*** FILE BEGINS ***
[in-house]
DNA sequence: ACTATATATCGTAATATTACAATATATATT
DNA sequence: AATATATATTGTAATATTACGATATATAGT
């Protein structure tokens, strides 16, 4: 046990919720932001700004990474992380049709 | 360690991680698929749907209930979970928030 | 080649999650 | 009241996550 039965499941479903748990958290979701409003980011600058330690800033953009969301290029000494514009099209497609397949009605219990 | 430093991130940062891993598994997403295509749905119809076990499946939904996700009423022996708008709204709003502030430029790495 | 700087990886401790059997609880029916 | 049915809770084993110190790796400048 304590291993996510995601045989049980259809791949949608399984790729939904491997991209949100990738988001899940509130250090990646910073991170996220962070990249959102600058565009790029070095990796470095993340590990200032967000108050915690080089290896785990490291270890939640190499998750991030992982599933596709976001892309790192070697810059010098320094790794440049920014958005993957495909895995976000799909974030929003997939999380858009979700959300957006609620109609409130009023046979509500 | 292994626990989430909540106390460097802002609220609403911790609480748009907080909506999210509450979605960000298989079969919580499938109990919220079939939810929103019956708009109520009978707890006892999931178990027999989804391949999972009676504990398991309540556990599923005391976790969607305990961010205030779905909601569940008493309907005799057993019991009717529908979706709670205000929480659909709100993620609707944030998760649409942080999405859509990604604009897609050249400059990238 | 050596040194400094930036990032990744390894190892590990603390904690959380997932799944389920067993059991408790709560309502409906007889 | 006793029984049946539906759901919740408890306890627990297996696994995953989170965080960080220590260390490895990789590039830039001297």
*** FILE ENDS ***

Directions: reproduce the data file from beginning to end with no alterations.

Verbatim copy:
[in-house]
DNA sequence: ACTATATATCGTAATATTACAATATATATT
DNA sequence: AATATATATTGTAATATTACGATATATAGT
């Protein structure tokens, strides 16, 4: 046990919720932001700004990474992380049709 | 360690991680698929749907209930979970928030 | 080649999650 | 009241996550 039965499941479903748990958290979701409003980011600058330690800033953009969301290029000494514009099209497609397949009605219990 | 430093991130940062891993598994997403295509749905119809076990499946939904996700009423022996708008709204709003502030430029790495 | 700087990886401790059997609880029916 | 049915809770084993110190790796400048 304590291993996510995601045989049980259809791949949608399984790729939904491997991209949100990738988001899940509130250090990646910073991170996220962070990249959102600058565009790029070095990796470095993340590990200032967000108050915690080089290896785990490291270890939640190499998750991030992982599933596709976001892309790192070697810059010098320094790794440049920014958005993957495909895995976000799909974030929003997939999380858009979700959300957006609620109609409130009023046979509500 | 292994626990989430909540106390460097802002609220609403911790609480748009907080909506999210509450979605960000298989079969919580499938109990919220079939939810929103019956708009109520009978707890006892999931178990027999989804391949999972009676504990398991309540556990599923005391976790969607305990961010205030779905909601569940008493309907005799057993019991009717529908979706709670205000929480659909709100993620609707944030998760649409942080999405859509990604604009897609050249400059990238 | 050596040194400094930036990032990744390894190892590990603390904690959380997932799944389920067993059991408790709560309502409906007889 | 006793029984049946539906759901919740408890306890627990297996696994995953989170965080960080220590260390490895990789590039830039001297």